Wow, that would be an act of God- trying to keep a press n curl looking good while working up a sweat each day. It may not be addressed on the boards because it seems impractical or even impossible. It brings up an interesting question though.

  • Pecancurls says:

    Thanks for the pointer ladies. Like you am, I too am determined to work out no matter what. I have lost about 25 pounds since July.

  • am says:

    in addition to the above, if you're pressing your hair then working up a sweat is counterproductive. i'v really not seen this addressed on the hairboards as everyone assumes that you will wash and go. I cant wash and go – so i wear a headband; i put some sort of leave in in my hair before i workout and after and i wash more frequently. i must say that i havent had a lot of breakage…i think the key is to keep hair moisturize.
    i've decided that i'm working out no matter what my hair looks like after and this is working for me.
    just my .02cents.

  • Anonymous says:

    I usually wear a sweatband during the workout which helps to absorb some of the moisture. I place it on the hair not the forehead. By the end of my workout, it , along with my scalp is usually soaked. I wash my hair once a week with Curl Cleansing Cream followed by an overnight DC tx. I also like Wen products for cleansing.
    If I get REALLY soaked from a hard workout, I (usually only once a week, otuside of my weekly wash) rinse my hair with water and apply Curls Mlikshake and a bit of Yes to Carrots Mask to damp hair, let airdry a bit then put in 4 twists overnight. If I am tired and dont feel like doing that, I simply loosen my bun after my workout and let my hair dry a bit, then take it down, put a bit of coconut oil on the ends and put a few twists in. I usually wear my hair in a bun with the ends tucked in. You may wonder why I put my hair in twists just to wear a bun??? It keeps things relatively tangle free, allows for me to moisturize more throughly, allows for the hair to dry and air out from the workout a bit. At night I keep it covered with a scarf which usually slides off,so I sleep on a satin pillowcase as well.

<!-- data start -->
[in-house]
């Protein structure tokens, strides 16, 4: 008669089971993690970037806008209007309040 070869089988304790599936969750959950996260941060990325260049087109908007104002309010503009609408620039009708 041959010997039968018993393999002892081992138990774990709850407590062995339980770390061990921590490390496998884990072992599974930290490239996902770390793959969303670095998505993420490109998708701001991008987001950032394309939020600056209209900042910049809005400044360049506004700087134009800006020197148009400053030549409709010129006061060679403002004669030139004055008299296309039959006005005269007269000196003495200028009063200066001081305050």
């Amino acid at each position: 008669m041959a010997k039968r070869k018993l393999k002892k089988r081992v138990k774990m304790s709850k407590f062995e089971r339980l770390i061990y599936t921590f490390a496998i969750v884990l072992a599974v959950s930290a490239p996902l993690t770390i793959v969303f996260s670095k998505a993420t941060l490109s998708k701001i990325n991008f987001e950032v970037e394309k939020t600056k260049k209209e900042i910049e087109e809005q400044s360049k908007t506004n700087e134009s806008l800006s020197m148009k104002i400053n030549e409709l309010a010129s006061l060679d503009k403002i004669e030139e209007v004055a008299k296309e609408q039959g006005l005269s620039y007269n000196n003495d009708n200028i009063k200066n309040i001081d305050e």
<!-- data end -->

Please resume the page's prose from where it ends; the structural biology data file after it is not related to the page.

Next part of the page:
Sweating (the salt in sweat, I guess) can really dry out your hair, so I try not to let it build up. I also moisturize consistently with coconut oil based products primarily. I do tend to comb (with a widetoothj comb or the tangle teazer) my hair daily , but very briefly to make twisting more consistent. I have had no problems with breakage or excess shedding. In fact, if I dont comb it out, it doesn't seem to fare as well.

    Sorry this is so long. I hope it helps!!!Sounds like a lot, but I actually spend very little time on my hair daily.

  • Pecancurls says:

    Anon @ 2:58 (or anyone else). I noticed you mentioned exercise. I am 5 months into my transition and exercise regularly and I sweat. I don't have time to wash/condition after every session. How do you keep your hair moisturized when you throw exercise and sweat into the mix?

  • socialitedreams says:

    really good, thorough piece….thanks!


  • Anonymous says:

    I agree with every single word she said. My hair is a tad shorter than hers, but I've noticed a tremendous growth spurt once I developed a consistent low manipulation, no heat, lots of moisture routine. Other things I would add: diet, water and exercise. Eating lots of raw foods, wholesome, nutritious foods, drinking lots of water (and virtually nothing else), and taking vitamin supplements (especially biotin) has helped too.

    I DC once a week (overnight) and henna once a month (overnight).

  • Jennifer S. says:

    Thank you for this post. Very helpful information. Your hair is beautiful!


  • Anonymous says:

    very well written.

  • BreukelensFinest says:

    love this post because it doesn't give miracle cures and creams and pills. moisturizing is soooo important. everyone focuses on protien treatments like MegaTek, which are great, but moisture is the most important tool.

    My secret is protective styles. 4-5 days out of a week my hair is up and ends are tucked in. If I'm going out, maybe I'll deal with it, but for the most part i leave it alone!